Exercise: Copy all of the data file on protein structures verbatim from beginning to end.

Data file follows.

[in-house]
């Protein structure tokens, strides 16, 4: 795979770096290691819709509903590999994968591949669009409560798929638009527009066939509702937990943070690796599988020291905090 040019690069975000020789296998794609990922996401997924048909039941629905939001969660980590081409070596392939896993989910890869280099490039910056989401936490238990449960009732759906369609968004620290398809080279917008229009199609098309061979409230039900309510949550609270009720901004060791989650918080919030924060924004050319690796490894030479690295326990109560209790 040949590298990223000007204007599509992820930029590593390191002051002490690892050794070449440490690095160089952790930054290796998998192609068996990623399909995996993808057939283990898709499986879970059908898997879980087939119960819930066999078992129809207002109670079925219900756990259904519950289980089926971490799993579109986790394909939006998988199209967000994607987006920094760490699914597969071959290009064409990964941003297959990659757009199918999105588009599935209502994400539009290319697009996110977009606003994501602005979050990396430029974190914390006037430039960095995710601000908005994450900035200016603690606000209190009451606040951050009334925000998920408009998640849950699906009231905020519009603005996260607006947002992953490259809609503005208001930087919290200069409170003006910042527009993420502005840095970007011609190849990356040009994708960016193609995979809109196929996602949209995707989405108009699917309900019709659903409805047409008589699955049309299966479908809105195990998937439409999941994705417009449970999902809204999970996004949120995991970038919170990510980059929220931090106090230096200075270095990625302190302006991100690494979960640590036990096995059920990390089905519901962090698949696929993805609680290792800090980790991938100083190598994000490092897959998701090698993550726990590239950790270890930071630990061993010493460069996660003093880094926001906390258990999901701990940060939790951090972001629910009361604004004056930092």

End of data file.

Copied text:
[in-house]
């Protein structure tokens, strides 16, 4: 795979770096290691819709509903590999994968591949669009409560798929638009527009066939509702937990943070690796599988020291905090 040019690069975000020789296998794609990922996401997924048909039941629905939001969660980590081409070596392939896993989910890869280099490039910056989401936490238990449960009732759906369609968004620290398809080279917008229009199609098309061979409230039900309510949550609270009720901004060791989650918080919030924060924004050319690796490894030479690295326990109560209790 040949590298990223000007204007599509992820930029590593390191002051002490690892050794070449440490690095160089952790930054290796998998192609068996990623399909995996993808057939283990898709499986879970059908898997879980087939119960819930066999078992129809207002109670079925219900756990259904519950289980089926971490799993579109986790394909939006998988199209967000994607987006920094760490699914597969071959290009064409990964941003297959990659757009199918999105588009599935209502994400539009290319697009996110977009606003994501602005979050990396430029974190914390006037430039960095995710601000908005994450900035200016603690606000209190009451606040951050009334925000998920408009998640849950699906009231905020519009603005996260607006947002992953490259809609503005208001930087919290200069409170003006910042527009993420502005840095970007011609190849990356040009994708960016193609995979809109196929996602949209995707989405108009699917309900019709659903409805047409008589699955049309299966479908809105195990998937439409999941994705417009449970999902809204999970996004949120995991970038919170990510980059929220931090106090230096200075270095990625302190302006991100690494979960640590036990096995059920990390089905519901962090698949696929993805609680290792800090980790991938100083190598994000490092897959998701090698993550726990590239950790270890930071630990061993010493460069996660003093880094926001906390258990999901701990940060939790951090972001629910009361604004004056930092």